The projected savings are largely explained by the discrepancy between the interest rate the government uses to borrow money and the rate it charges students. Right now, the U.S. Treasury borrows at a very low percentage, due in part to the slow economic recovery and the determinations of the U.S. Federal Reserve. But with most economists expecting a rosier economic picture down the line, federal borrowing rates will rise. As a result, the difference between what the government borrows and what it charges lenders will converge, eating into the savings created by the federal direct loan program. The budget report states that savings from the program will decrease in the second half of the next decade.
There’s a snag in the calculations, though: Unlike budget projections for most federal agencies, the government uses a method of estimating the price tag for issuing loans that’s different from what the private sector uses to set its fiscal forecasts and interest rates. Whereas the fair value approach takes into account the risk the lender undertakes for issuing loans to borrowers (especially young ones with little to no credit history), the Federal Credit Reform Act of 1990 (FCRA) told government budget crunchers not to factor in those risks the same way. The federal student lending program falls under the FCRA. Last year, EWA wrote an explainer on this legislative art; the quick takeaway is that the fair value model turns the loan program into a $95 billion loser for the government, according to the CBO.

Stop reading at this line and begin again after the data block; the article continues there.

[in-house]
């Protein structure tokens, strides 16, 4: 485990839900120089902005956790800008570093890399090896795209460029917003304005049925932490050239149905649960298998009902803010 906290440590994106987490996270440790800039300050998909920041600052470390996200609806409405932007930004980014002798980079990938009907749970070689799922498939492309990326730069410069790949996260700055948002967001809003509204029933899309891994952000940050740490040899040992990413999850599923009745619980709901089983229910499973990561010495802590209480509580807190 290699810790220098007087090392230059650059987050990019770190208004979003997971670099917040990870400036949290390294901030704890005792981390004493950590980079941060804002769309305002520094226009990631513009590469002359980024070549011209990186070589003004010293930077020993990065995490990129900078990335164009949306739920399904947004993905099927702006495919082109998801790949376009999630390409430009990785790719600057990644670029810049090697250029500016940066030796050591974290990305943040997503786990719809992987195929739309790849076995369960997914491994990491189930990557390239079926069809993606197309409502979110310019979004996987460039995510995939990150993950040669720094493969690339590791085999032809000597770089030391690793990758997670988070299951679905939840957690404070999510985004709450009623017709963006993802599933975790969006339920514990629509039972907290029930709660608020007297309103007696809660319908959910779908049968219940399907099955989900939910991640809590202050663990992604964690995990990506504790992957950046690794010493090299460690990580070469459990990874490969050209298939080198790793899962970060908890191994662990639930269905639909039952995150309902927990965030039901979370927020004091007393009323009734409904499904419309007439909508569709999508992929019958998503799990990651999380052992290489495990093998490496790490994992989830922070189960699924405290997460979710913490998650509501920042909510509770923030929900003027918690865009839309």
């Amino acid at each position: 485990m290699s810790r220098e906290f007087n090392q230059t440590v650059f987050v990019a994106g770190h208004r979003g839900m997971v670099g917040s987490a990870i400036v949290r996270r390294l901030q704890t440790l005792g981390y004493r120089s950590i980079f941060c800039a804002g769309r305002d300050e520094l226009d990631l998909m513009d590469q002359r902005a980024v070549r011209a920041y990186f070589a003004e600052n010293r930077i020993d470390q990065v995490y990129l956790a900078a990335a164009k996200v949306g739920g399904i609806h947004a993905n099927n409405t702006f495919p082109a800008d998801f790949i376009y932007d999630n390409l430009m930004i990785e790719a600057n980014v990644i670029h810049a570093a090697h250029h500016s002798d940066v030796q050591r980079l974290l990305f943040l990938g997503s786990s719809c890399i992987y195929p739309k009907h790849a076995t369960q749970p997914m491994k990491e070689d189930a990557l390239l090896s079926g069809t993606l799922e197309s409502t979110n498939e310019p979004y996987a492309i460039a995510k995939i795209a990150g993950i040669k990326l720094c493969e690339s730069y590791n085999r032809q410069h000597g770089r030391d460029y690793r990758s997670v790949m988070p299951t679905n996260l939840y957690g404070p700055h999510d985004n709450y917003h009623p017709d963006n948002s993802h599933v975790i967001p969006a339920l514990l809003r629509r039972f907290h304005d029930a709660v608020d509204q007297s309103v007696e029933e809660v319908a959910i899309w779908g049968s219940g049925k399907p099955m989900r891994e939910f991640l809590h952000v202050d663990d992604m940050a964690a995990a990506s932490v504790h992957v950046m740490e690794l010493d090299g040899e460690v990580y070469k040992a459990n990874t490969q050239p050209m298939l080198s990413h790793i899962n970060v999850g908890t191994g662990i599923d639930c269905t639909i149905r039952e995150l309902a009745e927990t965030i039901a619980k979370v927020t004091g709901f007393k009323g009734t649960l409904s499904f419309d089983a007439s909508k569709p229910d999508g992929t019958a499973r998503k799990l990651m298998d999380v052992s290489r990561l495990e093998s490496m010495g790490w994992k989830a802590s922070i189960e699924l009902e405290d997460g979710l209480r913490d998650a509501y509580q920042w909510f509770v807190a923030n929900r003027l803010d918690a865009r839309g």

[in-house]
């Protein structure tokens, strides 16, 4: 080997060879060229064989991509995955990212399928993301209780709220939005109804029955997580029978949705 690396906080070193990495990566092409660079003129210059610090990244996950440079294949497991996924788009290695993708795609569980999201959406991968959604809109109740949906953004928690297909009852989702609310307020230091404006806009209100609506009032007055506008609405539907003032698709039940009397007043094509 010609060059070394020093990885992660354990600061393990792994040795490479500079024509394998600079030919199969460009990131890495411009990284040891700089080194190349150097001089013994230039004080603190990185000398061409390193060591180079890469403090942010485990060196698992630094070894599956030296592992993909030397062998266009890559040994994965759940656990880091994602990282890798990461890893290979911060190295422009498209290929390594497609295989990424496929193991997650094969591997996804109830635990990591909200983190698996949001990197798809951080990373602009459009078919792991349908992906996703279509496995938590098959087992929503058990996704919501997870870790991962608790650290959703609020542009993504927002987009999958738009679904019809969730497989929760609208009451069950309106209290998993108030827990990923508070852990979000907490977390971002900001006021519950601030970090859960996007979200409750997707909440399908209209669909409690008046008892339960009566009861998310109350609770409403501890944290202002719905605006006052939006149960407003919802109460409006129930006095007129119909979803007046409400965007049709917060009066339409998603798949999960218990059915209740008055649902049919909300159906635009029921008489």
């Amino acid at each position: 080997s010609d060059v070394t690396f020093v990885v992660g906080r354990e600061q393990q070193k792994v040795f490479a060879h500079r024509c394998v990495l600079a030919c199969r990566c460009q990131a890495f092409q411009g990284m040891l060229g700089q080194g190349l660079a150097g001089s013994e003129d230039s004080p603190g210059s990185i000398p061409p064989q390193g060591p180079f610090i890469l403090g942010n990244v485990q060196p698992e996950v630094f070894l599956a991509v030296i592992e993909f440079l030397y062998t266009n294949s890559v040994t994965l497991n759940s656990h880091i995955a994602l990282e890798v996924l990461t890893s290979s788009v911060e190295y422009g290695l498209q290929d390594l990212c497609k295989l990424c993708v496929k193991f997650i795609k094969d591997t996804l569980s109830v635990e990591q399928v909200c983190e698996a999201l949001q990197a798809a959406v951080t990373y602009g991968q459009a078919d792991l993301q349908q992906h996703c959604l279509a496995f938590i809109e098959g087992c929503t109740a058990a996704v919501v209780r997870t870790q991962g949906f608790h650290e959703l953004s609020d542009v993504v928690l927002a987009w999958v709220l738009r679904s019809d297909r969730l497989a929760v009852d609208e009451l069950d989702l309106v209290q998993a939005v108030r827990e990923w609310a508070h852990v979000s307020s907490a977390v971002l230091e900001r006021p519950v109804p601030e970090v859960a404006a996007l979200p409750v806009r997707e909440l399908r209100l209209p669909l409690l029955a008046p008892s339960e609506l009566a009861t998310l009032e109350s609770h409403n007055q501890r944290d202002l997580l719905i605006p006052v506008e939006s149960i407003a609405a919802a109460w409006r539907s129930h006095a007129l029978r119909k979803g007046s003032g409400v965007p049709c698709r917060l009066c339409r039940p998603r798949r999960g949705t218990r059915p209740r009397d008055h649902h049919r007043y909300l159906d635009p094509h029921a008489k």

Background on the competing bills
Known as H.R. 1911, the proposed act, which passed the House in May along mostly party lines, would create a tier of interest rates on student loans built around the 10-year Treasury bond. For all Stafford loans, subsidized or not, a 2.5 percent point surcharge will be added to the market of the Treasury note, and will be capped at 8.5 percent. For PLUS loans, a 4.5-point surcharge will be assessed and capped at 10.5 percent.
While similar to the president’s proposal that was first floated in his April budget, the House version is different in several ways. For one, it would assign a variable rate to the interest on each loan. Rep. George Miller (Calif.), the education committee’s top-ranking Democrat, voiced the concerns of his party when he said H.R. 1911 would “create a huge amount of uncertainty for students and families thinking about financing their education.” The House bill also includes language that permits borrowers to consolidate their outstanding balances.